Other winter festivals that have attracted foreign visitors in recent years include the Golden Eagle Festival and the Thousand Camels Festival in the southern Gobi desert. The Golden Eagle Festival is centred on a small community of ethnic Kazakh eagle hunters in western Mongolia, and features displays of hunting eagles, traditional Kazakh dress, horse racing, archery and buzkashi, a traditional Central Asian polo-like game that involves opposing teams on horseback aiming to propel a dried, decapitated goat carcass into opposing goals. The Thousand Camels Festival, meanwhile, takes place early in the year on an annual basis in the remote southern Gobi desert, near the Chinese border. The festival was developed by the private sector in conjunction with local nomadic camel herders, who use the event to raise awareness about Mongolia’s declining Bactrian camel population.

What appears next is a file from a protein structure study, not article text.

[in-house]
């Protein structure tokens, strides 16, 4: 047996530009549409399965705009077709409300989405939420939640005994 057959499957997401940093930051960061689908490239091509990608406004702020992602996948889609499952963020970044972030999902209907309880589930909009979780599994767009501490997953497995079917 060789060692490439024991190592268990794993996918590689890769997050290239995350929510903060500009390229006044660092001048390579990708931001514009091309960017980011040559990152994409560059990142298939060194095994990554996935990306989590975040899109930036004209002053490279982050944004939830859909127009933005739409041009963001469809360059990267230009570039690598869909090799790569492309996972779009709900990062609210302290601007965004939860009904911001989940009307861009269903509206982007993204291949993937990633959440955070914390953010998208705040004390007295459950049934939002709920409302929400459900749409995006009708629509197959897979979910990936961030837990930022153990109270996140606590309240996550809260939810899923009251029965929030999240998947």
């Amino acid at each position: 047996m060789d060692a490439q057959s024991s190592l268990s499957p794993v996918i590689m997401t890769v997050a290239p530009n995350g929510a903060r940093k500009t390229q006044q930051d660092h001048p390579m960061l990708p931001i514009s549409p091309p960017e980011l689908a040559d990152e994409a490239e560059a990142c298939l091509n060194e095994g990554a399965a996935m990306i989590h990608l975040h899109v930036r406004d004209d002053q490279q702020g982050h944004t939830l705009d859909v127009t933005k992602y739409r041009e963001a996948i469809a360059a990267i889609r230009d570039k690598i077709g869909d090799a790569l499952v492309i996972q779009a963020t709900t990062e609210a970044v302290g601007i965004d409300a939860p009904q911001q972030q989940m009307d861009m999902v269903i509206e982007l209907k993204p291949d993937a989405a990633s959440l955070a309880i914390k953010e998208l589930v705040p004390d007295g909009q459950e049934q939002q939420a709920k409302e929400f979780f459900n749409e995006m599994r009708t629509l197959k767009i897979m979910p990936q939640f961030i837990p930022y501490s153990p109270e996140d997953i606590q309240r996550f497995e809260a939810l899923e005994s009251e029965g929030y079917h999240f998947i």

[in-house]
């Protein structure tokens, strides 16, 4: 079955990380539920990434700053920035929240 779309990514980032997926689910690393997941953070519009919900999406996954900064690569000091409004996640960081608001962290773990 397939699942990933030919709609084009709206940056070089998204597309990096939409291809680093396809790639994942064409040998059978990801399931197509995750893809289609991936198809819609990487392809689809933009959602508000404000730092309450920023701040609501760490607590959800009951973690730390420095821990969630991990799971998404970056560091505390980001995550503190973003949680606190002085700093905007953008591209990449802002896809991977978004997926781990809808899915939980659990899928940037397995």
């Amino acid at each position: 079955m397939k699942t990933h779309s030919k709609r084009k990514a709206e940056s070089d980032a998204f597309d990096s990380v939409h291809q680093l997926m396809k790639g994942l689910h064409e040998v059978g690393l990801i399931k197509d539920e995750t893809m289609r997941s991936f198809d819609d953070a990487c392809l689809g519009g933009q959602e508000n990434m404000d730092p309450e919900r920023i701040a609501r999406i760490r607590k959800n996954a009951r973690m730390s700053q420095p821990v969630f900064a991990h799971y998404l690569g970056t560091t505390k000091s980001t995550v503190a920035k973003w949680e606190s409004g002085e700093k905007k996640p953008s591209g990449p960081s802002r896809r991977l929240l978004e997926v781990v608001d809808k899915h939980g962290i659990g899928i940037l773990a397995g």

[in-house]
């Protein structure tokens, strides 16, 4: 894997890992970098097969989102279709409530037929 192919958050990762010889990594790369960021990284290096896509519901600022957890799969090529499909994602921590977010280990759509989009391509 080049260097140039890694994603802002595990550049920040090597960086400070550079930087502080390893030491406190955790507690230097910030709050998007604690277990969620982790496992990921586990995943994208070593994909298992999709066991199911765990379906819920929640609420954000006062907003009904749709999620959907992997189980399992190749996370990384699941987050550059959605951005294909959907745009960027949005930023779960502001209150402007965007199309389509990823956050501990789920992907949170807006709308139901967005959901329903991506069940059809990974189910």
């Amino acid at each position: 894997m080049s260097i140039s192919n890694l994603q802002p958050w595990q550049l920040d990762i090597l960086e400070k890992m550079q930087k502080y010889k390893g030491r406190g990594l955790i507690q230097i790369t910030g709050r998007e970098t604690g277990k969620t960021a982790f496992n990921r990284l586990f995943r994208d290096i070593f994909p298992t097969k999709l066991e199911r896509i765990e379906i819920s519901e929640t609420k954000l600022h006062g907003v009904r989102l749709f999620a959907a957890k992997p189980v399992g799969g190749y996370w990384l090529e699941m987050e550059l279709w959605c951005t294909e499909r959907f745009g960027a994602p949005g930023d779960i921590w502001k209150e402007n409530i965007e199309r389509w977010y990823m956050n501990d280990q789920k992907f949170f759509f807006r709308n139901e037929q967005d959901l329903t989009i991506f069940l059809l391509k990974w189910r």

Until recently none of these winter festivals received government support, financial or otherwise. Yet in March 2013 the government announced that it planned to provide financing for a handful of the most developed winter festivals, including those listed above, for the first time. Some of these events will also be included on a new tourist calendar the government began producing in 2013. The state’s new commitment to Mongolia’s winter festivals bodes well for the tourist industry as a whole.
A number of tour operators have been expanding their business during the winter by providing booking and other services to outbound Mongolian tourists. “One important thing operators can do to boost their off-season business is build domestic demand for tourism products,” said B. Indraa, the director of the governing board of the Mongolia National Tourism Organisation, an industry association. “This means catering both to Mongolians looking to travel within Mongolia, and to families that want to travel to Southern Europe or elsewhere in Asia, for example.”